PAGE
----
Flying blind with a database is everyone’s least favorite part of development since the invention of computers. This is why we have database admin tools for MongoDB. However, jumping between your text editor and your database admin tool is a tad disruptive. Kind of like when your four year old walks in while you are being interviewed on the news.
But did you know that you can turn Visual Studio Code into a killer MongoDB admin tool? You can, and all you need is the Cosmos DB extension.
Cosmos DB Extension
The CosmosDB Extension was created by Microsoft to make it easier to manage and work with CosmosDB databases inside of Visual Studio Code. But since CosmosDB supports the MongoDB API, the extension works perfectly for any MongoDB database.
This article will treat CosmosDB as just another MongoDB database. You can get a free Azure CosmosDB Database here.
Note that you need to have MongoDB and the Mongo Shell installed locally for the extension to work. The Community Edition will work just fine and you can find it along with install instructions here.
Install the Cosmos DB extension from the extension gallery by searching for “cosmos”.
Once the extension is installed, you can see any of your CosmosDB instances in Azure, but you can also connect to any MongoDB instance-either local or remote.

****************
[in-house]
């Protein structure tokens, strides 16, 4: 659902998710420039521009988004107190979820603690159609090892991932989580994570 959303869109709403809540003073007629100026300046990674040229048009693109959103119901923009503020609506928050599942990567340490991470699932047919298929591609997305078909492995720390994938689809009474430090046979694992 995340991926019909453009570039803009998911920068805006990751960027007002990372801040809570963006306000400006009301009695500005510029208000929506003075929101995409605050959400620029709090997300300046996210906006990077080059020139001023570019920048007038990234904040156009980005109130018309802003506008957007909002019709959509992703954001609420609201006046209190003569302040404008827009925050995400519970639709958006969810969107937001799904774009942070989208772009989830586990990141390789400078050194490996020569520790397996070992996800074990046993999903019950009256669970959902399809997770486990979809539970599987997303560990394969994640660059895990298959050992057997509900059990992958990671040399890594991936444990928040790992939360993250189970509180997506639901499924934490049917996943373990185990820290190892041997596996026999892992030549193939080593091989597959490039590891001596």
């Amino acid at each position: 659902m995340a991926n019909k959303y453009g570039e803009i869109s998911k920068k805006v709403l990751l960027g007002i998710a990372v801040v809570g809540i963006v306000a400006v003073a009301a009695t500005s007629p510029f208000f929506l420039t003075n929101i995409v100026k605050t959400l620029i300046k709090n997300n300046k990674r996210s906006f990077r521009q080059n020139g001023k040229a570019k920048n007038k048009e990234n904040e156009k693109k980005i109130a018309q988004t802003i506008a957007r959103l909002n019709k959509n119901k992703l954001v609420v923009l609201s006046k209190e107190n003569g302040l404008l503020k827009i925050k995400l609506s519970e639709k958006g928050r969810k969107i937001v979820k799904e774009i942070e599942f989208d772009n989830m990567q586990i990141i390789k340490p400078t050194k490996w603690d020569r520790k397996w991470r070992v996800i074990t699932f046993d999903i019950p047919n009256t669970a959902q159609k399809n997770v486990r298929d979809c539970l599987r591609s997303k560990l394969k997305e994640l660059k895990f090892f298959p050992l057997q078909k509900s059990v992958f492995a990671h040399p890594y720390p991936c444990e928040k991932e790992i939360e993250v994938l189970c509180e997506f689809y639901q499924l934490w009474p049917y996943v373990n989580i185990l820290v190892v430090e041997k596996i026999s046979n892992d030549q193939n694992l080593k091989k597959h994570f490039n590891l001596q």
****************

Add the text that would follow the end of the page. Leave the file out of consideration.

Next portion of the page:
You can browse the data in your collections just by selecting the collection in the sidebar.
If you’re using CosmosDB, you can create a new CosmosDB database in Azure directly from the extension.
Mongo Scrapbooks are a great way to test your queries and work with your data locally inside of VS Code. To create a new Scrapbook, open the Command Palette (⌘ + ⇧ + P) and type “mongo”. You will see an option for Mongo DB scrapbooks…
If VS Code asks you for your Mongo DB Shell path, you can place the following line your User Settings file (⌘,). Being on a Mac, my path was `/usr/local/bin/mongo`.
You need to make sure you are connected to a MongoDB instance in order to use your scrapbook. Right-click one of your MongoDB databases in the sidebar and select “Connect”. The scrapbooks provide intellisense to not only all of the available MongoDB methods, but also your collections.
To execute commands, open the Command Palette (⌘ + ⇧ + P) and type “execute” to find the “MongoDB: Execute Command” action. Alternatively, you can just use the ⌘ + ⇧ + ‘ keyboard shortcut. Results show up in a new pane to the right.
It’s actually possible to edit these results in place. Simply make a change to the document in the results pane, right-click and select “Update”. The changes are persisted to the database.
You can also use the extension to open a new Mongo Shell session (integrated terminal), connect to MongoDB databases by URL and many of the other actions that we’ve already discussed here.
The CosmosDB extension for Visual Studio Code turns your text editor into a killer MongoDB administration tool as well. And that’s great, because the best place to work with your database is in the same place where you write all your code.